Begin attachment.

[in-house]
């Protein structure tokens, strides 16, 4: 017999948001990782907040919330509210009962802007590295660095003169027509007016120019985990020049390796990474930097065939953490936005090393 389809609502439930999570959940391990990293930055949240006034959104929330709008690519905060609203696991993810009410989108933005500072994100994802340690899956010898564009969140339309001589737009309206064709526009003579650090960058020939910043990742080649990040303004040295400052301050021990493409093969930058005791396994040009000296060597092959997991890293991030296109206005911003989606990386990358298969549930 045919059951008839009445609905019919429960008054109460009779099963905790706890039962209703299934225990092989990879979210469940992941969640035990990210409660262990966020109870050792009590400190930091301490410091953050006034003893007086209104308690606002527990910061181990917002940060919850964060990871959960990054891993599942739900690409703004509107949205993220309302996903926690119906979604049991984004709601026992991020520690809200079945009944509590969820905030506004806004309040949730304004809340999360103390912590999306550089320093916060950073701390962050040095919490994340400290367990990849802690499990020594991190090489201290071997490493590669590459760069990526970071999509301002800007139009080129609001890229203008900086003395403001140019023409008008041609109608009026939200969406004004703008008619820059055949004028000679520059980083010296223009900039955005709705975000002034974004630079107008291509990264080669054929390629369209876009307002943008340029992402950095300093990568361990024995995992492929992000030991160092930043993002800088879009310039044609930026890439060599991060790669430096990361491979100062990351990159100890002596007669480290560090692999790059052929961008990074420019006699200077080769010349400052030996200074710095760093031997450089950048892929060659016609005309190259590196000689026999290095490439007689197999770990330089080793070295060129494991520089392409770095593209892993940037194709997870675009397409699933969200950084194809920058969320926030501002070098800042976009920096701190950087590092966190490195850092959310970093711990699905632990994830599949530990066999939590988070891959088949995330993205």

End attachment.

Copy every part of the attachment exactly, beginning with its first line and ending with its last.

[in-house]
């Protein structure tokens, strides 16, 4: 017999948001990782907040919330509210009962802007590295660095003169027509007016120019985990020049390796990474930097065939953490936005090393 389809609502439930999570959940391990990293930055949240006034959104929330709008690519905060609203696991993810009410989108933005500072994100994802340690899956010898564009969140339309001589737009309206064709526009003579650090960058020939910043990742080649990040303004040295400052301050021990493409093969930058005791396994040009000296060597092959997991890293991030296109206005911003989606990386990358298969549930 045919059951008839009445609905019919429960008054109460009779099963905790706890039962209703299934225990092989990879979210469940992941969640035990990210409660262990966020109870050792009590400190930091301490410091953050006034003893007086209104308690606002527990910061181990917002940060919850964060990871959960990054891993599942739900690409703004509107949205993220309302996903926690119906979604049991984004709601026992991020520690809200079945009944509590969820905030506004806004309040949730304004809340999360103390912590999306550089320093916060950073701390962050040095919490994340400290367990990849802690499990020594991190090489201290071997490493590669590459760069990526970071999509301002800007139009080129609001890229203008900086003395403001140019023409008008041609109608009026939200969406004004703008008619820059055949004028000679520059980083010296223009900039955005709705975000002034974004630079107008291509990264080669054929390629369209876009307002943008340029992402950095300093990568361990024995995992492929992000030991160092930043993002800088879009310039044609930026890439060599991060790669430096990361491979100062990351990159100890002596007669480290560090692999790059052929961008990074420019006699200077080769010349400052030996200074710095760093031997450089950048892929060659016609005309190259590196000689026999290095490439007689197999770990330089080793070295060129494991520089392409770095593209892993940037194709997870675009397409699933969200950084194809920058969320926030501002070098800042976009920096701190950087590092966190490195850092959310970093711990699905632990994830599949530990066999939590988070891959088949995330993205």